Figure 2. Image captured with the EVA System.

A recent study published in BMJ Open highlighted the EVA System Colposcope in performing Digital Colposcopy (DC) on hrHPV+ women in Cambodia. With a shortage of trained gynecologists in Cambodia, DC can be performed by trained nurses or midwives. According to the study, images obtained with the EVA System “have excellent resolution and can be easily magnified to visualise morphological feature consistent with high dysplasia such as mosaicism and punctation (figure 2).” They additionally noted that the digital images can be used in continuing education and quality control for nurses and midwives and that the digital images can be shared securely in a cloud-based portal for real time consultation by an expert colposcopy in Cambodia or worldwide.


OBJECTIVES: Logistical and economic issues make traditional cytology-based cervical cancer screening challenging in developing countries. Alternative, cost-effective, screening strategies must be developed to screen millions of women in resource-poor countries such as Cambodia.


DESIGN: A prospective cohort study during which all women underwent four cervical cancer screening methods: (1) self-sampled human papilloma virus (HPV) testing (careHPV system), (2) clinician-collected HPV testing, (3) visualization with acetic acid (VIA) and (4) digital colposcopy (DC) with the Enhanced Visual Assessment System (EVA).


SETTING: A referral hospital in Phnom Penh, Cambodia.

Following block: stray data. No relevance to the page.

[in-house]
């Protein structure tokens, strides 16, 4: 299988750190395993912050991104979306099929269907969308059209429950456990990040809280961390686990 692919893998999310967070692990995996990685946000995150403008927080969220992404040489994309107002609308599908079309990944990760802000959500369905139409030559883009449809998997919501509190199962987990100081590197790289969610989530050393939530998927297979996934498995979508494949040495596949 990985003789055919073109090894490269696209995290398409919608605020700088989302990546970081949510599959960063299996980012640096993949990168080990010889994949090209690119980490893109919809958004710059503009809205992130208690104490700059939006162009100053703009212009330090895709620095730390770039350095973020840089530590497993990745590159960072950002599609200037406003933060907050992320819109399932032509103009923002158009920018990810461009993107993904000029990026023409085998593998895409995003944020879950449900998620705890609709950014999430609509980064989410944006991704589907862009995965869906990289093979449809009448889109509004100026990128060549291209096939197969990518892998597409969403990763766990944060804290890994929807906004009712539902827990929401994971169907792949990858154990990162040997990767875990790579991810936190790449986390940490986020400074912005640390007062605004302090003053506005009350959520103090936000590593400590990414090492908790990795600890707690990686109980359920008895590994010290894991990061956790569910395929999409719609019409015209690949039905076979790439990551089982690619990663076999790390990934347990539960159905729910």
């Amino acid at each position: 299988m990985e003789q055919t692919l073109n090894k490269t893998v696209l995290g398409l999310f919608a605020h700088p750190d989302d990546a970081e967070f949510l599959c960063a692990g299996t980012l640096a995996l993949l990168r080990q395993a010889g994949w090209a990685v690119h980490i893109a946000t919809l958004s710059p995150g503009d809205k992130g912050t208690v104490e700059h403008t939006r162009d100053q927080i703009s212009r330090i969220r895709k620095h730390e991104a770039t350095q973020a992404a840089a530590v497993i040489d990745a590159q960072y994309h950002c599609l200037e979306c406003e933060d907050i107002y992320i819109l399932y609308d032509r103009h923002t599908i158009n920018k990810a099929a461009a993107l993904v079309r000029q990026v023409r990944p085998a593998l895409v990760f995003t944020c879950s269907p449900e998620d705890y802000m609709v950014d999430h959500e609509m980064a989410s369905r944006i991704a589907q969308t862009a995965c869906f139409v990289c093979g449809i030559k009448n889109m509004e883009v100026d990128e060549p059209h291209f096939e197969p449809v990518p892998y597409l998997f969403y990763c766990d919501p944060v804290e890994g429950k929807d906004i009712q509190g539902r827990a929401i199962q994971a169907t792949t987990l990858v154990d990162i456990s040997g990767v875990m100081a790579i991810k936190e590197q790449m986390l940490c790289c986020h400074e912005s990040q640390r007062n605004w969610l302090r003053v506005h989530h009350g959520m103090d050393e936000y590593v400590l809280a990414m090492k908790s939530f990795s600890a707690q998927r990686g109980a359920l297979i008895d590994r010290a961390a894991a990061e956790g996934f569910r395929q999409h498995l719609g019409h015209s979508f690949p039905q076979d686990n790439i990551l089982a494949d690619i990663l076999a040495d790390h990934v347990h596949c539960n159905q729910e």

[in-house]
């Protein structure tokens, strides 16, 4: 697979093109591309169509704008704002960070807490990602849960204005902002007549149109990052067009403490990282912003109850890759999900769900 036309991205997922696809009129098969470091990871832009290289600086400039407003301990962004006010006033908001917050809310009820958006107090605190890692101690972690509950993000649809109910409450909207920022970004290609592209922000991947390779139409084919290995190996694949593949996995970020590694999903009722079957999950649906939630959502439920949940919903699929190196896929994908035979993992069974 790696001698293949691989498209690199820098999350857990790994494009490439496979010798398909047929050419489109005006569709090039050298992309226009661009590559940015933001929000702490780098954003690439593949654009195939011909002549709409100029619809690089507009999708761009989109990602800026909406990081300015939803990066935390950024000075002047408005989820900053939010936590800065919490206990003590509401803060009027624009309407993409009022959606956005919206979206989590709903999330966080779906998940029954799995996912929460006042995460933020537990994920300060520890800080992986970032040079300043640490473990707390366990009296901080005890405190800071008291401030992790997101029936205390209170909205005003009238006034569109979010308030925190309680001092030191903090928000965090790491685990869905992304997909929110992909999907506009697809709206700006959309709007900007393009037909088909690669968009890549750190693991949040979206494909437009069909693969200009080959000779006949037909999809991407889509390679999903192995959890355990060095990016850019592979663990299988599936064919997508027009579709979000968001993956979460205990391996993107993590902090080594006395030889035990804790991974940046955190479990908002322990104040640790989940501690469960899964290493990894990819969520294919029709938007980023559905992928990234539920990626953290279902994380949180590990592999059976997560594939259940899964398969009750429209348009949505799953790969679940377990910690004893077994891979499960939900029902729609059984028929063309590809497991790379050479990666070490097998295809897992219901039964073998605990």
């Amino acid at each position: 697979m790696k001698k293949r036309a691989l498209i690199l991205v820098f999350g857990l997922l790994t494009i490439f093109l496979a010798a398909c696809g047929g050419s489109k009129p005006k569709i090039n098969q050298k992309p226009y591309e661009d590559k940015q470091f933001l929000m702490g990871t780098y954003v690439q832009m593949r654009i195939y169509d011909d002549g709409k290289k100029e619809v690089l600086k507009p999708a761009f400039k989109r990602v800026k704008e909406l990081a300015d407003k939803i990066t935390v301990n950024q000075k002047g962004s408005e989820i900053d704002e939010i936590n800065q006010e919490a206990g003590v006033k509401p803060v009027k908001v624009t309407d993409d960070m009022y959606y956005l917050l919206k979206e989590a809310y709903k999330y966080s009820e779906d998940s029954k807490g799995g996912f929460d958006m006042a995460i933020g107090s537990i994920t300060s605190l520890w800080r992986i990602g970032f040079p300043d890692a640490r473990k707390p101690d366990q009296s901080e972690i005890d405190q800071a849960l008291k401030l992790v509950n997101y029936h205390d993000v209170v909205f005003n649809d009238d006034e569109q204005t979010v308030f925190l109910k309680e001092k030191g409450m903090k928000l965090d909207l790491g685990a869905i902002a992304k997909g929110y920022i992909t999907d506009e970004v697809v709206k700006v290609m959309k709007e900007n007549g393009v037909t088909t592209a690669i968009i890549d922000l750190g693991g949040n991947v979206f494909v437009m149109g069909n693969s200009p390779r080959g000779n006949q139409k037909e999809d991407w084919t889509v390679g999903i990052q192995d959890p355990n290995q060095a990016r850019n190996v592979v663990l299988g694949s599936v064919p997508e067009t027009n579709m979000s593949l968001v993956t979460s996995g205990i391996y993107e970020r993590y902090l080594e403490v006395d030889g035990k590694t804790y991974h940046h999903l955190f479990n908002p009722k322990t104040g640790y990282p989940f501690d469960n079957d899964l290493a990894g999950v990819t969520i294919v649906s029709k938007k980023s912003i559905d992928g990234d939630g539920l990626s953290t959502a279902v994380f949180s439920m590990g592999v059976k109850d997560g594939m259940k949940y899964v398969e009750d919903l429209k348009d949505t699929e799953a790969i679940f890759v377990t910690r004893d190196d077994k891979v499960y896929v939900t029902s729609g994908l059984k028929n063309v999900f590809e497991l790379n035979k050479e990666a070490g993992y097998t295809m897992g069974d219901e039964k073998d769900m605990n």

PARTICIPANTS: Two hundred and fifty Cambodian women (129 HIV+, 121 HIV-). Subjects were recruited from the National Center for HIV/AIDS Dermatology and sexually transmitted disease (STD) cohort, the Sihanouk Hospital Center of Hope’s Rural Outreach Teams and the Pochentong Medical Center.


RESULTS: Fifty six of the 250 (22.4%) patients tested positive for high-risk HPV (hrHPV+). Thirty seven of the 129 HIV+ women were hrHPV+ (28.6%) whereas 19/121 HIV- women were hrHPV+ (15.7%) p=0.0154. Self-sampling HPV specimens identified 50/56 (89%) whereas physician-collected specimens identified 45/56 (80%) p=0.174. 95.2% of the patients felt comfortable obtaining HPV self-samples. Thirty seven of 250 women were VIA+. Thirty of 37 VIA+ women underwent confirmatory biopsies for cervical intraepithelial neoplasia (CIN) (26 CIN1, 4 CIN2+). The rate of confirmed dysplasia in the HIV+ group was 20/129 (15.5%) compared with 10/121 (8.26%) in HIV- women p=0.0291. The contemporaneous physician impressions of the DC images accurately differentiated between CIN1 and CIN2+ lesions in all 30 women having confirmatory biopsies.


CONCLUSIONS: The results of this study suggest potential modifications of the current cervical screening strategy that is currently being employed in Cambodia. The first step in this new strategy would be self-swabbing for hrHPV. Subsequently, hrHPV+ patients would have DC and immediate treatment based on colposcopic findings: cryotherapy for suspected CIN1 and loop electrosurgical excision procedure (LEEP) for suspected CIN2+


Thay SGoldstein AGoldstein LS, et al. Prospective cohort study examining cervical cancer screening methods in HIV-positive and HIV-negative Cambodian Women: a comparison of human papilloma virus testing, visualization with acetic acid and digital colposcopy.

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